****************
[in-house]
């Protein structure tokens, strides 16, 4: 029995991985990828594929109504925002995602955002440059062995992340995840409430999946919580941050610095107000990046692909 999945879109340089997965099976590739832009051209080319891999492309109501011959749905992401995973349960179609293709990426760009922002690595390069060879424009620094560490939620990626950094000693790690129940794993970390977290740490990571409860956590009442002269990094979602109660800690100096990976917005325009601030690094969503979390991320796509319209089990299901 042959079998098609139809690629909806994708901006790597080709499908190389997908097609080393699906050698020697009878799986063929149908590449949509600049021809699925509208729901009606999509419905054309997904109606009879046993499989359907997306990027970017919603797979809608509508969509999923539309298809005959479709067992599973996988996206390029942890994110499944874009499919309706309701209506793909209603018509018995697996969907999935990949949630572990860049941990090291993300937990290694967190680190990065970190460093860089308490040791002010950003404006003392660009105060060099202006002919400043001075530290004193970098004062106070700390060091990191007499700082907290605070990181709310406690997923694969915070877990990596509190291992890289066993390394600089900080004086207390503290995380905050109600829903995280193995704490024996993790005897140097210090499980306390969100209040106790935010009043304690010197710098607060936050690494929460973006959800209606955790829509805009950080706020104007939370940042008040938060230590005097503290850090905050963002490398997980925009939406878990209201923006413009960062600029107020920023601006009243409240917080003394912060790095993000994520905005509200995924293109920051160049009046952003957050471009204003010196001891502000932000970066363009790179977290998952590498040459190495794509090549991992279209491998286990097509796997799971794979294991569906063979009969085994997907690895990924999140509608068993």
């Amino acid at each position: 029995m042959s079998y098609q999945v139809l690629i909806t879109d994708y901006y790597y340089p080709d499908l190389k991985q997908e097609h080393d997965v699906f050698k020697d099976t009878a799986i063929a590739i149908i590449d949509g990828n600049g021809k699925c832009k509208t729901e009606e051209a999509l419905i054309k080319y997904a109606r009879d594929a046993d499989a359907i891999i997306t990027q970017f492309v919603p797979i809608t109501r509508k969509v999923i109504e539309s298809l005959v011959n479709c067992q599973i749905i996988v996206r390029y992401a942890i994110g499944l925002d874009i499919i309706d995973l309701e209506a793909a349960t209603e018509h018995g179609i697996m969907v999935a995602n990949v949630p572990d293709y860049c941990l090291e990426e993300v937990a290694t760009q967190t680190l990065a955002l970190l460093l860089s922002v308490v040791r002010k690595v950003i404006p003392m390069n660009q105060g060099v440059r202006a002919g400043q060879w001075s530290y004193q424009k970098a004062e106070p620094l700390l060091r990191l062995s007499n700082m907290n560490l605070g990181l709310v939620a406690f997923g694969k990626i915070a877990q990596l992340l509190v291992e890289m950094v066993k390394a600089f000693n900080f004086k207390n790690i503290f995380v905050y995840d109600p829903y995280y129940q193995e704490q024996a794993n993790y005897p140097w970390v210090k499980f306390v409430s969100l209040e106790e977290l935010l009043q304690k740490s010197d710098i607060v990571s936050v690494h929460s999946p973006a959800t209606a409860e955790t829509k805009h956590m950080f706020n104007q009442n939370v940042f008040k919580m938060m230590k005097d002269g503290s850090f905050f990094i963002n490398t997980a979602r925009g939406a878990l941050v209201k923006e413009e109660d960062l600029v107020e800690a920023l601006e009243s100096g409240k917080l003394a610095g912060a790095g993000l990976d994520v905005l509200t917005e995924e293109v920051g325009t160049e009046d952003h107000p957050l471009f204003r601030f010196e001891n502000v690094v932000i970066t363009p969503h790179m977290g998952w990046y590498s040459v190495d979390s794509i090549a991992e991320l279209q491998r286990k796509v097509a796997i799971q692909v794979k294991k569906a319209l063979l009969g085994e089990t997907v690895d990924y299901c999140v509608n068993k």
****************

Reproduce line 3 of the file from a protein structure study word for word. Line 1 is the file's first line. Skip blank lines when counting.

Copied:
């Amino acid at each position: 029995m042959s079998y098609q999945v139809l690629i909806t879109d994708y901006y790597y340089p080709d499908l190389k991985q997908e097609h080393d997965v699906f050698k020697d099976t009878a799986i063929a590739i149908i590449d949509g990828n600049g021809k699925c832009k509208t729901e009606e051209a999509l419905i054309k080319y997904a109606r009879d594929a046993d499989a359907i891999i997306t990027q970017f492309v919603p797979i809608t109501r509508k969509v999923i109504e539309s298809l005959v011959n479709c067992q599973i749905i996988v996206r390029y992401a942890i994110g499944l925002d874009i499919i309706d995973l309701e209506a793909a349960t209603e018509h018995g179609i697996m969907v999935a995602n990949v949630p572990d293709y860049c941990l090291e990426e993300v937990a290694t760009q967190t680190l990065a955002l970190l460093l860089s922002v308490v040791r002010k690595v950003i404006p003392m390069n660009q105060g060099v440059r202006a002919g400043q060879w001075s530290y004193q424009k970098a004062e106070p620094l700390l060091r990191l062995s007499n700082m907290n560490l605070g990181l709310v939620a406690f997923g694969k990626i915070a877990q990596l992340l509190v291992e890289m950094v066993k390394a600089f000693n900080f004086k207390n790690i503290f995380v905050y995840d109600p829903y995280y129940q193995e704490q024996a794993n993790y005897p140097w970390v210090k499980f306390v409430s969100l209040e106790e977290l935010l009043q304690k740490s010197d710098i607060v990571s936050v690494h929460s999946p973006a959800t209606a409860e955790t829509k805009h956590m950080f706020n104007q009442n939370v940042f008040k919580m938060m230590k005097d002269g503290s850090f905050f990094i963002n490398t997980a979602r925009g939406a878990l941050v209201k923006e413009e109660d960062l600029v107020e800690a920023l601006e009243s100096g409240k917080l003394a610095g912060a790095g993000l990976d994520v905005l509200t917005e995924e293109v920051g325009t160049e009046d952003h107000p957050l471009f204003r601030f010196e001891n502000v690094v932000i970066t363009p969503h790179m977290g998952w990046y590498s040459v190495d979390s794509i090549a991992e991320l279209q491998r286990k796509v097509a796997i799971q692909v794979k294991k569906a319209l063979l009969g085994e089990t997907v690895d990924y299901c999140v509608n068993k």